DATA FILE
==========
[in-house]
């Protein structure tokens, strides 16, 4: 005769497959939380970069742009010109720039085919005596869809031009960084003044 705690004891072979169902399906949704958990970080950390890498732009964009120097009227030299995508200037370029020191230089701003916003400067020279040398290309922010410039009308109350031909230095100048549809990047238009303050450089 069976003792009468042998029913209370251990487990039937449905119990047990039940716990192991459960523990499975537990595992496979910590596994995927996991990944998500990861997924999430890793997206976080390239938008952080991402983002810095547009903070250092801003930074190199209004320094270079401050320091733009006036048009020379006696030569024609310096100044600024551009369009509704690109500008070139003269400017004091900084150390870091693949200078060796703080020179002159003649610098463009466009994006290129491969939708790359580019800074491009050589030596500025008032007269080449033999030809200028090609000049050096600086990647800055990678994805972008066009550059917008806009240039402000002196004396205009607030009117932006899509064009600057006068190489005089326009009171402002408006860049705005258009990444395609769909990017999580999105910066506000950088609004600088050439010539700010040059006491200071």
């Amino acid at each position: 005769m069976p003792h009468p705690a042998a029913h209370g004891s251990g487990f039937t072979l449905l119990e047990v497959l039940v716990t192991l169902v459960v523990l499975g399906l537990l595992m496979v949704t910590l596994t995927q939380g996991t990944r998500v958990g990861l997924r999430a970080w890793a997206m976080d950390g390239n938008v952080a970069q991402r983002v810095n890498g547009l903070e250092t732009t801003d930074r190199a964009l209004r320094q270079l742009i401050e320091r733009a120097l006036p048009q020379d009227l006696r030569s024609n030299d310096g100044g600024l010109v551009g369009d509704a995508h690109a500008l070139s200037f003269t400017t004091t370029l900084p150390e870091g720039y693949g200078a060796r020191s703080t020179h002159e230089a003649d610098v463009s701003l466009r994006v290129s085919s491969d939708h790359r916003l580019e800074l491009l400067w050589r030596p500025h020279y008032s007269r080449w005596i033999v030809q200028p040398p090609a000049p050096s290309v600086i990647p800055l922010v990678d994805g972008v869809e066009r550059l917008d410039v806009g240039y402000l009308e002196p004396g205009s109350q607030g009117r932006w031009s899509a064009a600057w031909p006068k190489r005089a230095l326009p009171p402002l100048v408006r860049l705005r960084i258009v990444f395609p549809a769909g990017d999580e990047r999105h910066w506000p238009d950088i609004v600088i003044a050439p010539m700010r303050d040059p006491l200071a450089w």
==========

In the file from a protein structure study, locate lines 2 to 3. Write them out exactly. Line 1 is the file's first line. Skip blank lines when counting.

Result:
């Protein structure tokens, strides 16, 4: 005769497959939380970069742009010109720039085919005596869809031009960084003044 705690004891072979169902399906949704958990970080950390890498732009964009120097009227030299995508200037370029020191230089701003916003400067020279040398290309922010410039009308109350031909230095100048549809990047238009303050450089 069976003792009468042998029913209370251990487990039937449905119990047990039940716990192991459960523990499975537990595992496979910590596994995927996991990944998500990861997924999430890793997206976080390239938008952080991402983002810095547009903070250092801003930074190199209004320094270079401050320091733009006036048009020379006696030569024609310096100044600024551009369009509704690109500008070139003269400017004091900084150390870091693949200078060796703080020179002159003649610098463009466009994006290129491969939708790359580019800074491009050589030596500025008032007269080449033999030809200028090609000049050096600086990647800055990678994805972008066009550059917008806009240039402000002196004396205009607030009117932006899509064009600057006068190489005089326009009171402002408006860049705005258009990444395609769909990017999580999105910066506000950088609004600088050439010539700010040059006491200071």
């Amino acid at each position: 005769m069976p003792h009468p705690a042998a029913h209370g004891s251990g487990f039937t072979l449905l119990e047990v497959l039940v716990t192991l169902v459960v523990l499975g399906l537990l595992m496979v949704t910590l596994t995927q939380g996991t990944r998500v958990g990861l997924r999430a970080w890793a997206m976080d950390g390239n938008v952080a970069q991402r983002v810095n890498g547009l903070e250092t732009t801003d930074r190199a964009l209004r320094q270079l742009i401050e320091r733009a120097l006036p048009q020379d009227l006696r030569s024609n030299d310096g100044g600024l010109v551009g369009d509704a995508h690109a500008l070139s200037f003269t400017t004091t370029l900084p150390e870091g720039y693949g200078a060796r020191s703080t020179h002159e230089a003649d610098v463009s701003l466009r994006v290129s085919s491969d939708h790359r916003l580019e800074l491009l400067w050589r030596p500025h020279y008032s007269r080449w005596i033999v030809q200028p040398p090609a000049p050096s290309v600086i990647p800055l922010v990678d994805g972008v869809e066009r550059l917008d410039v806009g240039y402000l009308e002196p004396g205009s109350q607030g009117r932006w031009s899509a064009a600057w031909p006068k190489r005089a230095l326009p009171p402002l100048v408006r860049l705005r960084i258009v990444f395609p549809a769909g990017d999580e990047r999105h910066w506000p238009d950088i609004v600088i003044a050439p010539m700010r303050d040059p006491l200071a450089w």